Current classification systems use the terms "catatonia" and "psychomotor phenomena" as mere a-theoretical descriptors, forgetting about their theoretical embedment. This was the source of misunderstandings among clinicians and researchers of the European collaboration on movement and sensorimotor/psychomotor functioning in schizophrenia and other psychoses or ECSP. Here, we review the different perspectives, their historical roots and highlight discrepancies.In 1844, Wilhelm Griesinger coined the term "psychic-motor" to name the physiological process accounting for volition. While deriving from this idea, the term "psychomotor" actually refers to systems that receive miscellaneous intrapsychic inputs, convert them into coherent behavioral outputs send to the motor systems. More recently, the sensorimotor approach has drawn on neuroscience to redefine the motor signs and symptoms observed in psychoses.In 1874, Karl Kahlbaum conceived catatonia as a brain disease emphasizing its somatic - particularly motor - features. In conceptualizing dementia praecox Emil Kraepelin rephrased catatonic phenomena in purely mental terms, putting aside motor signs which could not be explained in this way. Conversely, the Wernicke-Kleist-Leonhard school pursued Kahlbaum's neuropsychiatric approach and described many new psychomotor signs, e.g. parakinesias, Gegenhalten. They distinguished 8 psychomotor phenotypes of which only 7 are catatonias. These barely overlap with consensus classifications, raising the risk of misunderstanding.Although coming from different traditions, the authors agreed that their differences could be a source of mutual enrichment, but that an important effort of conceptual clarification remained to be made. This narrative review is a first step in this direction. (C) 2021 Published by Elsevier B.V.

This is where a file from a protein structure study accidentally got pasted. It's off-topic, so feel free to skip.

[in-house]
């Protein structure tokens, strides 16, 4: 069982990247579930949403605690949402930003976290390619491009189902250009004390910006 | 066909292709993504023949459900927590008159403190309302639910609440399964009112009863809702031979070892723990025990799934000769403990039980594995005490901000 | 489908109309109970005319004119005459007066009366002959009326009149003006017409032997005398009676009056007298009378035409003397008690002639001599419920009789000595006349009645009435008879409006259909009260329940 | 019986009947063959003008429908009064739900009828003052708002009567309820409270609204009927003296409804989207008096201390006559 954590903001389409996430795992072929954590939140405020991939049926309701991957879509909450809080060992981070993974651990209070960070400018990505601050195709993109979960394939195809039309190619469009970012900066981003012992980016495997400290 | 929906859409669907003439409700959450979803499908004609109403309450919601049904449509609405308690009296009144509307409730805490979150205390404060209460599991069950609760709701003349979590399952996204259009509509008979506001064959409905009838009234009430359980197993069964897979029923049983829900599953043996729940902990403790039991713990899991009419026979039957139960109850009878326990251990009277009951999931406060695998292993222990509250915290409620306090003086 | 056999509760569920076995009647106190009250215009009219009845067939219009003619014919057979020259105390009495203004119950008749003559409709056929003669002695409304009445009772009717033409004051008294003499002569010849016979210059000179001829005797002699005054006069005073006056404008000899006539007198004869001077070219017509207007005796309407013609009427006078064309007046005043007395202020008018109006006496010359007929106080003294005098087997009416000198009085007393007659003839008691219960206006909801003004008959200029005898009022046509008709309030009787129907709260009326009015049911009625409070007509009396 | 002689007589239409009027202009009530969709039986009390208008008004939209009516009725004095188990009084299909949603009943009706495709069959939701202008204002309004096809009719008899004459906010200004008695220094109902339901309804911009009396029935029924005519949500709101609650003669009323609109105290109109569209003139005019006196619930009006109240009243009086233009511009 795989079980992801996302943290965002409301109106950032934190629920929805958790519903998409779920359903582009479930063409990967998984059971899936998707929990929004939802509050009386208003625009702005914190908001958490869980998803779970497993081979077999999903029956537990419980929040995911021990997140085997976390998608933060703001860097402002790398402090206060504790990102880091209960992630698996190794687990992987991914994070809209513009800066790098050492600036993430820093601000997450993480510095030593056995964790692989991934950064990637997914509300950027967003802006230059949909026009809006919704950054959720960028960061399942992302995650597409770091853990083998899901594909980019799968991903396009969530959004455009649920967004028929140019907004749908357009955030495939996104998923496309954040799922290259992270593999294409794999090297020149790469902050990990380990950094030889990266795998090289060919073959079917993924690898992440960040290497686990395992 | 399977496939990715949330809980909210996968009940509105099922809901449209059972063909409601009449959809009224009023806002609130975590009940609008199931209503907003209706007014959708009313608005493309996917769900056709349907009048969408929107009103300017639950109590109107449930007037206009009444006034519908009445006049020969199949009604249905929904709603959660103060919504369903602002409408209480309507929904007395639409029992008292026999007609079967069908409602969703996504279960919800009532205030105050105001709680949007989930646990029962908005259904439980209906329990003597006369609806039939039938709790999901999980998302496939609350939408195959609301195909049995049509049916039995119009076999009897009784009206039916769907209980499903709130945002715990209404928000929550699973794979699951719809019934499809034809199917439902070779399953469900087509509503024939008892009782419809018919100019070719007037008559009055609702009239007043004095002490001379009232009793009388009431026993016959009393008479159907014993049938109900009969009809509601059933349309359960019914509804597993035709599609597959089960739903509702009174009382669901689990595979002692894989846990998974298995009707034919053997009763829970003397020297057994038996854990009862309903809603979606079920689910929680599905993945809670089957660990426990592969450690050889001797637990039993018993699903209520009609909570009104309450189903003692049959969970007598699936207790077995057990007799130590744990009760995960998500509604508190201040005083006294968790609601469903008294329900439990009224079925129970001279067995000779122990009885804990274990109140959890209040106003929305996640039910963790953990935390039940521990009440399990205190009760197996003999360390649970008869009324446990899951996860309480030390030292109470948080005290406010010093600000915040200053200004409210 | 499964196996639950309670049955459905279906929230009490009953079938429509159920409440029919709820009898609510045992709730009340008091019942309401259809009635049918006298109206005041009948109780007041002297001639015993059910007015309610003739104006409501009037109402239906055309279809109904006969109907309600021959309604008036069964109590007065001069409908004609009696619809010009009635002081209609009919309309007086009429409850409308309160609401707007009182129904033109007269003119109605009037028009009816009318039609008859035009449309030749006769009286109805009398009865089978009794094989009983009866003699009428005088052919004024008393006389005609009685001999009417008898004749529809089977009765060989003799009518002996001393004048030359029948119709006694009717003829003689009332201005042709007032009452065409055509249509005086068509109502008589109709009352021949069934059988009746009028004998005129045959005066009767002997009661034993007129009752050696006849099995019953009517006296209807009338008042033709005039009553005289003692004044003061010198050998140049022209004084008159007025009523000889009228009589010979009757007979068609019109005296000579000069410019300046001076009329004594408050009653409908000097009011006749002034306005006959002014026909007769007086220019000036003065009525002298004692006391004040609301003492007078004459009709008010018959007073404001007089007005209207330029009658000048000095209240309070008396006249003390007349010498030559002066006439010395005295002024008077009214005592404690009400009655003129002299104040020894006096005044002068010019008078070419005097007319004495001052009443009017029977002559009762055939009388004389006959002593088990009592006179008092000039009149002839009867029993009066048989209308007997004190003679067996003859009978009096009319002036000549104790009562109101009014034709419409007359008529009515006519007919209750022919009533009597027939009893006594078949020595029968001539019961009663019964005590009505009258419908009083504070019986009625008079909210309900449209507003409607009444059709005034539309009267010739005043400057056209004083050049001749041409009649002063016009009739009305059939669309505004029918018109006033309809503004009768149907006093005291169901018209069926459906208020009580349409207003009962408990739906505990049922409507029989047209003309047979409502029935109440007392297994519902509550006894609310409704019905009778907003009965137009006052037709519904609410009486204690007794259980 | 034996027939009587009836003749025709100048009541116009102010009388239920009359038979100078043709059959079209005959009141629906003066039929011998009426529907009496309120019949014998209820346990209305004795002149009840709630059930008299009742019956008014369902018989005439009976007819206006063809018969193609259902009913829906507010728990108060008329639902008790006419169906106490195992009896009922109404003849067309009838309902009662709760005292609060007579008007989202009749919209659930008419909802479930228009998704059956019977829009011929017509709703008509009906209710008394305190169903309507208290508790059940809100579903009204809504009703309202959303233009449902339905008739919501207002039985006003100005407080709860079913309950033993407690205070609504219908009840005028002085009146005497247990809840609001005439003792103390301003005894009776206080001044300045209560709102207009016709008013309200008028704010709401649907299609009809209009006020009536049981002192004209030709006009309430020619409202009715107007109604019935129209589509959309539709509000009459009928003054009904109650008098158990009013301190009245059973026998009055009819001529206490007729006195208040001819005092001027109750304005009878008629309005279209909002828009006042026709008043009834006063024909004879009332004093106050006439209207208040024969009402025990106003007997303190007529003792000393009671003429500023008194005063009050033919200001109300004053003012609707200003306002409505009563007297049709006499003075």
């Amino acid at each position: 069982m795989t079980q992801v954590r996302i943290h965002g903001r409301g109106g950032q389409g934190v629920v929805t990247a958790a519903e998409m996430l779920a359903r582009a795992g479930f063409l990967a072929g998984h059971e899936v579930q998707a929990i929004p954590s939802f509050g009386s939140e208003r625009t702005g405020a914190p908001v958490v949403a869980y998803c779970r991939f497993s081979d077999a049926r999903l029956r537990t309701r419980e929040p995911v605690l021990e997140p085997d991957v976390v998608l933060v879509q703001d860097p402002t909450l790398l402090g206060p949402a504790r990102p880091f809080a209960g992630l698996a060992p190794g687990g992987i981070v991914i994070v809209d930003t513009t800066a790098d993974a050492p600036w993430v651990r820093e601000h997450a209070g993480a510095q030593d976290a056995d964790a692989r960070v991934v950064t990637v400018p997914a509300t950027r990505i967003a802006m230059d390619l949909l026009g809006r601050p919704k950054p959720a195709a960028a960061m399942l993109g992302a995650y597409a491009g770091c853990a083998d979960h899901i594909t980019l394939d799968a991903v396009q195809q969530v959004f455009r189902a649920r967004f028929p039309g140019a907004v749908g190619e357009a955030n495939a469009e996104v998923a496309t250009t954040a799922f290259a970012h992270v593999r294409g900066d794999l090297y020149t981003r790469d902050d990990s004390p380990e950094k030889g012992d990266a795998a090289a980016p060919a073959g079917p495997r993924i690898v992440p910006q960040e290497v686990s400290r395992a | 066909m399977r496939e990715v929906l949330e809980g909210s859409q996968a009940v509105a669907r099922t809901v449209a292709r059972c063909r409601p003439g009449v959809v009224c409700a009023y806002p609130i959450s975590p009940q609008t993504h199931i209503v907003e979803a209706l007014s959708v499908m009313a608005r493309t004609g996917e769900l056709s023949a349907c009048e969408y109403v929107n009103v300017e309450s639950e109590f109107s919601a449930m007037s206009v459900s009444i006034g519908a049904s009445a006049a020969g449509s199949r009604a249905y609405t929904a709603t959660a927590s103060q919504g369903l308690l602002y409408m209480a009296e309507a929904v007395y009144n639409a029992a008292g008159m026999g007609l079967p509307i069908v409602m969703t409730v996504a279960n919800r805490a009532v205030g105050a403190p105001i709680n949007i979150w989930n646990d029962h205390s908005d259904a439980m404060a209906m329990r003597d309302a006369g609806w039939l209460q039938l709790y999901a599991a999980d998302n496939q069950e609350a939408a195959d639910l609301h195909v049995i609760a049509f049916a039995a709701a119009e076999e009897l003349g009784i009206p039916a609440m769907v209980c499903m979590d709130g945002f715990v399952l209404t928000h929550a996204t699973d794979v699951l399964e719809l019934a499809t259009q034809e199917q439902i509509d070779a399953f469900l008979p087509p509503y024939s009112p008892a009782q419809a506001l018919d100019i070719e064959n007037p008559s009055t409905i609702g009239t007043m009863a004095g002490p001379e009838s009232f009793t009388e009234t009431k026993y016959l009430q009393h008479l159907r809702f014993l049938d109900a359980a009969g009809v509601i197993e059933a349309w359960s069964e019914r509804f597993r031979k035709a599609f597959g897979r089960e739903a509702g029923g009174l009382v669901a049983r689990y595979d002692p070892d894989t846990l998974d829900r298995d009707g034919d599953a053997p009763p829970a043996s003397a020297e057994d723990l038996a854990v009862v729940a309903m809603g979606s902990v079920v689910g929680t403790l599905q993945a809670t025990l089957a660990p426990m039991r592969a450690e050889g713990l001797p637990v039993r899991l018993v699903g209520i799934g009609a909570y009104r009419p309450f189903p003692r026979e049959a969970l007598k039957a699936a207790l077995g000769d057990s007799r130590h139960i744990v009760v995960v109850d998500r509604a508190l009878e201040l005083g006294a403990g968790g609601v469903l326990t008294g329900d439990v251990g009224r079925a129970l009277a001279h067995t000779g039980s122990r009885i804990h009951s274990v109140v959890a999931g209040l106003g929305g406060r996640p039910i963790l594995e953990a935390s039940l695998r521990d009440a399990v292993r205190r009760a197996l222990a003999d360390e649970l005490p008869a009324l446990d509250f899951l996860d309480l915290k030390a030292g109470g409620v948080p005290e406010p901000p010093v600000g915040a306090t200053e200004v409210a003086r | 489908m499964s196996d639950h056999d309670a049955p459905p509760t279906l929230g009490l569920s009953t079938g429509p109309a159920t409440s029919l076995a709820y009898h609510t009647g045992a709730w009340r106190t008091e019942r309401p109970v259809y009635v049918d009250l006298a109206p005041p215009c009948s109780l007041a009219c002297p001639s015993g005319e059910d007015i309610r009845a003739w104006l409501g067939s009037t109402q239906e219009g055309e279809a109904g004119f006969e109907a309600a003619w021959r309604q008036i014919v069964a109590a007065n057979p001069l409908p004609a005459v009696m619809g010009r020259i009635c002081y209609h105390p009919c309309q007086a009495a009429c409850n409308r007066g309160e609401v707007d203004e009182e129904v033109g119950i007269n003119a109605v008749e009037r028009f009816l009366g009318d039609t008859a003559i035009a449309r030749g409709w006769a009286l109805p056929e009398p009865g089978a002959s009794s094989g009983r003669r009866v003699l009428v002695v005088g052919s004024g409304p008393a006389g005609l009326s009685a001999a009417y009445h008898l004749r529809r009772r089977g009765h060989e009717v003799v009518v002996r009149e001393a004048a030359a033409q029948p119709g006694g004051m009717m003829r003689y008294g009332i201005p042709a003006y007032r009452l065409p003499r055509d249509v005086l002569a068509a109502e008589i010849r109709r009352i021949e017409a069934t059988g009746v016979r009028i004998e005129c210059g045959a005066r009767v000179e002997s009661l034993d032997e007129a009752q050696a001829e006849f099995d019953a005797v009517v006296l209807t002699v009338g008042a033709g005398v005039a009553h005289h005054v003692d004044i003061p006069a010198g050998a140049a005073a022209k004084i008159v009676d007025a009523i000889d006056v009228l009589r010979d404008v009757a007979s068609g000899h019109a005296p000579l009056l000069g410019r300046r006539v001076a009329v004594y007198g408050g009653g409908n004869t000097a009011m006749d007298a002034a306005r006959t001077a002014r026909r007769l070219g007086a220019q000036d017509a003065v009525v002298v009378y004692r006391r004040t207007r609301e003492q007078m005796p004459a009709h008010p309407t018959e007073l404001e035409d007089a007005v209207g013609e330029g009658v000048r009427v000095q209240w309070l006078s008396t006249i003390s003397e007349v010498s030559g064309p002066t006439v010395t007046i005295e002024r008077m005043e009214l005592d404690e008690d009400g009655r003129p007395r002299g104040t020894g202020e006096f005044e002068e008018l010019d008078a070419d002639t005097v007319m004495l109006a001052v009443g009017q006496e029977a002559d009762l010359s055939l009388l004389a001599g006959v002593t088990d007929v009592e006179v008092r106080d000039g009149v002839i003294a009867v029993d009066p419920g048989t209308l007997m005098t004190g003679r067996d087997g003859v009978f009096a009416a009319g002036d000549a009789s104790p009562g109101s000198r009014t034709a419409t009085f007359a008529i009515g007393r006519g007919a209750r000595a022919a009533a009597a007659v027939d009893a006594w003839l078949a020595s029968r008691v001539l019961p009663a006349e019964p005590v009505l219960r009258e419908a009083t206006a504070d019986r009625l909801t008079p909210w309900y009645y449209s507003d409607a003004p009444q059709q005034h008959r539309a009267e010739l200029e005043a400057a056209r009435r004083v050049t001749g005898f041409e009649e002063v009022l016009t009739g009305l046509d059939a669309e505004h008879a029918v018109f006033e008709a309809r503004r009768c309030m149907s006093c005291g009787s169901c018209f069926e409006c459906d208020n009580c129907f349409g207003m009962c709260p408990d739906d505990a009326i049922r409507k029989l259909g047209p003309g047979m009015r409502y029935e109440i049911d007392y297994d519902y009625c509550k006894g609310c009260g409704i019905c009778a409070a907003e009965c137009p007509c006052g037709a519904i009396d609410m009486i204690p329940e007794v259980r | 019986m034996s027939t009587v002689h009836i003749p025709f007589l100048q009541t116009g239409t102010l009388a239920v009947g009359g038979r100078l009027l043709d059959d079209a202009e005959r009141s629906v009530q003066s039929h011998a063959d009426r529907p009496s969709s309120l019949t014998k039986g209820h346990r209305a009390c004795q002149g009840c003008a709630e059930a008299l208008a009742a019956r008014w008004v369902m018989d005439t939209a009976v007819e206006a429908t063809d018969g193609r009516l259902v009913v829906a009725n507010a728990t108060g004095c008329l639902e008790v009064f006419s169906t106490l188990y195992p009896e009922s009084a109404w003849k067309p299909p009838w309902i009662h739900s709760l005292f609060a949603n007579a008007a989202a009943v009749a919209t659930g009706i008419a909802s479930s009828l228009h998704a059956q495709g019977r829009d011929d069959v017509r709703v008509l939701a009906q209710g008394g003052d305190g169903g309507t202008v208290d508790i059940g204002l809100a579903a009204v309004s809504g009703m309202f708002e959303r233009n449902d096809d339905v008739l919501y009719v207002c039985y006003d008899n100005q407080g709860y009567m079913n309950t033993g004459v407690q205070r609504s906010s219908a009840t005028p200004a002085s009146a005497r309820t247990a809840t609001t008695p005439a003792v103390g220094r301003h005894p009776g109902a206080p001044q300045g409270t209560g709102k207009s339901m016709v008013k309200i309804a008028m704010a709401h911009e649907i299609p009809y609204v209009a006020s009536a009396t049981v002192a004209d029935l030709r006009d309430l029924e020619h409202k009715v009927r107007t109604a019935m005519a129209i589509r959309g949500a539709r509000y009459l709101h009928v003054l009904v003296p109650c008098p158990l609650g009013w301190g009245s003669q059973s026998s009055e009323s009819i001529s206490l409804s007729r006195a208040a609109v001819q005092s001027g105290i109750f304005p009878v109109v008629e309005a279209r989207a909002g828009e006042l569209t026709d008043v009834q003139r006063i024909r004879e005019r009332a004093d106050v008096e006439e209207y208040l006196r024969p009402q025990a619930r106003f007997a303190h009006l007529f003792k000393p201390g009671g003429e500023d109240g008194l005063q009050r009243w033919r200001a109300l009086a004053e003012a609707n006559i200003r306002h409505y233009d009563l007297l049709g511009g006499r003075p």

|Number of pages||14|
|Publication status||Published - 1 Mar 2022|
- COGNITIVE IMPAIRMENT
- ENDOGENOUS PSYCHOSES